Truck drivers don’t just go out on the road to get their business done. Very often they’re found at the side of the road helping out others. Take Ron Declan who has been driving used trucks for just over a decade. Cars and trucks whizzes by as he rests against his truck on the shoulder of the freeway – just a few feet from oncoming traffic. Coming so close to this sort of scenario doesn’t faze him much – he’s been in the industry so long.
Ron relays that other drivers tend not to have much regard for truck drivers – if any at all. They fail to allow trucks to pass or whiz past honking horns and getting irritable. But just like other drivers, truck drivers, especially tow truck drivers, are out there risking their lives.
As a tow truck driver, Ron is often called out to unlock cars for customers who’ve forgotten their keys in the vehicle. Another common scenario is changing tires out in the rain, with oncoming traffic in the middle of the night. It’s daily work for him.
But Ron says it is all worth the danger and that he quite enjoys the excitement. He’ll be doing a simple tyre change when all of a sudden a car rolls up the road. It’s this kind of adrenalin that truck drivers seem to thrive on. But it’s also the thrill of getting to help people out there. People are happy to see truck drivers arrive to assist them. The same goes for those out there driving used trucks that stop to help the public when they need it most.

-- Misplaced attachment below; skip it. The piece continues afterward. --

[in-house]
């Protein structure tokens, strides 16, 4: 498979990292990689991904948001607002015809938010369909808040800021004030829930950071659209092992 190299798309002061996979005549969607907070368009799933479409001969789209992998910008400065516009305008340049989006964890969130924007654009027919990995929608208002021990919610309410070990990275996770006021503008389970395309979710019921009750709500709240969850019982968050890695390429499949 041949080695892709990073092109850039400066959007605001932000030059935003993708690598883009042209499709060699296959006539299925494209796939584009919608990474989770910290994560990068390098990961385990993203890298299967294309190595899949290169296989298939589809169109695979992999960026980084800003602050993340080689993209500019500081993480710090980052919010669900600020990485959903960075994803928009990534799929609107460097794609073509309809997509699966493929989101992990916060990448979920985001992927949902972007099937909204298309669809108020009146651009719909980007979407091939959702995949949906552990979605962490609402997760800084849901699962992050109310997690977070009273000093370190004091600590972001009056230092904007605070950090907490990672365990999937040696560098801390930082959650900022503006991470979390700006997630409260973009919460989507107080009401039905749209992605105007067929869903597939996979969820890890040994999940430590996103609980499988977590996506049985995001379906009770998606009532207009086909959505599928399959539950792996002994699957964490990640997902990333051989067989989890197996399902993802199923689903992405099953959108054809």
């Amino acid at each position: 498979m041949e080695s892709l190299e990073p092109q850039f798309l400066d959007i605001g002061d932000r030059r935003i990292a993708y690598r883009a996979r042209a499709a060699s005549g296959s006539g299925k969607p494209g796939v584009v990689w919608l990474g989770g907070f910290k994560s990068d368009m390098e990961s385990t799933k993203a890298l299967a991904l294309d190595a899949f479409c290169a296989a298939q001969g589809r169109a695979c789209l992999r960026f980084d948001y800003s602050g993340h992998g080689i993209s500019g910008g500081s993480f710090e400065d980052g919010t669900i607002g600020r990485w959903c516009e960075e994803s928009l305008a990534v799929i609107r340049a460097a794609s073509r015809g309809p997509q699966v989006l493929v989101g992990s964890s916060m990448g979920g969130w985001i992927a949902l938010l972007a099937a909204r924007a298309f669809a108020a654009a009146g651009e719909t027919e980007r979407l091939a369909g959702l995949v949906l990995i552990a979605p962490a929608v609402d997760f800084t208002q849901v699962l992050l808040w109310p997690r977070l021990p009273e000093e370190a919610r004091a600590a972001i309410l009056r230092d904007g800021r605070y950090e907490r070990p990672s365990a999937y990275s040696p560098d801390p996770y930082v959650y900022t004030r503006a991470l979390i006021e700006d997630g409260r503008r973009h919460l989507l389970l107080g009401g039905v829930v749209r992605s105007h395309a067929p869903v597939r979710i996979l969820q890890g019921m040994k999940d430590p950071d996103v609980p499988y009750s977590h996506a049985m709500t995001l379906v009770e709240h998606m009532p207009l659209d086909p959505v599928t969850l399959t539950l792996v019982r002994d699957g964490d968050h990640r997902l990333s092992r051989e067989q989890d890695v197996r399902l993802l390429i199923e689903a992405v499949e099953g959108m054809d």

Take snowy season: it’s a busy time for truck drivers who are able to help with pulling people and their vehicles out of ditches and snow banks. Truck drivers agree that in snow conditions drivers tend to go way too fast and that leads to crashes and slips and slides. Truck drivers agree that motorists need to slow down and appreciate the conditions of the road. What to do if you find yourself sliding? Ron highly recommends releasing the gas pedal and steer into it, but don’t try to break or overcorrect it.
Ron has worked long shifts, six days a week, driving used trucks for as long as he can remember. And if he’s not driving, he’s at home and on call, not daring to get too comfortable. He says often he will get home and want to sit down to a meal with the family when he gets a call out. And incidents can happen all times of the night.
But no matter the time of the call and the conditions, Ron always puts safety first. He has completed advanced safety training and driving courses, required of many people driving used trucks. It’s that kind of advanced training that makes sure Ron is able to operate safely and is as prepared as he possibly can be.
Ron relates a tale of a fellow truck driver who was injured in an accident a few short months back when a huge tanker overturned on the freeway. The driver was helping out an SUV driver who had spun out when another truck spun out, which left very little room for the tanker to avoid crashing and the driver had no choice but to swerve. The tanker then smashed into the tow truck, but luckily the driver made it out okay.
Ron says he has had a couple of close calls himself. He says even the thought of reckless drivers makes him so mad when he thinks about how many people die on the road every year. He takes his hat off to all the other truck drivers out there who make time to help other people on the road.